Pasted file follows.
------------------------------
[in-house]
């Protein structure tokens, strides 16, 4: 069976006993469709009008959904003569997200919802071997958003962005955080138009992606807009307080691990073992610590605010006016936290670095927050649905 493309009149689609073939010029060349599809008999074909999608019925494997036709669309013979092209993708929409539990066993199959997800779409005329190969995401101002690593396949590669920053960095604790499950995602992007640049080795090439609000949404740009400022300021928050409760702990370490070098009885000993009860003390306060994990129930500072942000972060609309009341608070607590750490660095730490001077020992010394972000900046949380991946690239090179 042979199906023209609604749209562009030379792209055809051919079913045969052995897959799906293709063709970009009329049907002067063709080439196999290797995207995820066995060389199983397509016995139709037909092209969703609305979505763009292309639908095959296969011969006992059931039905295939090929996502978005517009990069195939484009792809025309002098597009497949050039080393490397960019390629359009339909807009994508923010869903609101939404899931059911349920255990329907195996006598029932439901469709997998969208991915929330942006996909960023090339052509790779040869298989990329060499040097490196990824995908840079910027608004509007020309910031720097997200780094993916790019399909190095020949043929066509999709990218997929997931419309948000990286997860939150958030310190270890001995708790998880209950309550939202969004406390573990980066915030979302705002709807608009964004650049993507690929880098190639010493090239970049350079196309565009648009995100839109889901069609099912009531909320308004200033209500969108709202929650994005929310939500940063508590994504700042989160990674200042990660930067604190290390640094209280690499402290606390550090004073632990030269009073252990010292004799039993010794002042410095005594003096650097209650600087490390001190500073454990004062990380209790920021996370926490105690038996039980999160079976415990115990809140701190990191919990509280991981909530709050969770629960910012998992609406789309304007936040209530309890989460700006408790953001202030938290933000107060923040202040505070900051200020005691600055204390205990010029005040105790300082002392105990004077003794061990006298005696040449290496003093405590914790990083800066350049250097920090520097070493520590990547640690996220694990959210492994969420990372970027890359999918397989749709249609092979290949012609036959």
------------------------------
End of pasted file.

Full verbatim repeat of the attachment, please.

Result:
[in-house]
């Protein structure tokens, strides 16, 4: 069976006993469709009008959904003569997200919802071997958003962005955080138009992606807009307080691990073992610590605010006016936290670095927050649905 493309009149689609073939010029060349599809008999074909999608019925494997036709669309013979092209993708929409539990066993199959997800779409005329190969995401101002690593396949590669920053960095604790499950995602992007640049080795090439609000949404740009400022300021928050409760702990370490070098009885000993009860003390306060994990129930500072942000972060609309009341608070607590750490660095730490001077020992010394972000900046949380991946690239090179 042979199906023209609604749209562009030379792209055809051919079913045969052995897959799906293709063709970009009329049907002067063709080439196999290797995207995820066995060389199983397509016995139709037909092209969703609305979505763009292309639908095959296969011969006992059931039905295939090929996502978005517009990069195939484009792809025309002098597009497949050039080393490397960019390629359009339909807009994508923010869903609101939404899931059911349920255990329907195996006598029932439901469709997998969208991915929330942006996909960023090339052509790779040869298989990329060499040097490196990824995908840079910027608004509007020309910031720097997200780094993916790019399909190095020949043929066509999709990218997929997931419309948000990286997860939150958030310190270890001995708790998880209950309550939202969004406390573990980066915030979302705002709807608009964004650049993507690929880098190639010493090239970049350079196309565009648009995100839109889901069609099912009531909320308004200033209500969108709202929650994005929310939500940063508590994504700042989160990674200042990660930067604190290390640094209280690499402290606390550090004073632990030269009073252990010292004799039993010794002042410095005594003096650097209650600087490390001190500073454990004062990380209790920021996370926490105690038996039980999160079976415990115990809140701190990191919990509280991981909530709050969770629960910012998992609406789309304007936040209530309890989460700006408790953001202030938290933000107060923040202040505070900051200020005691600055204390205990010029005040105790300082002392105990004077003794061990006298005696040449290496003093405590914790990083800066350049250097920090520097070493520590990547640690996220694990959210492994969420990372970027890359999918397989749709249609092979290949012609036959």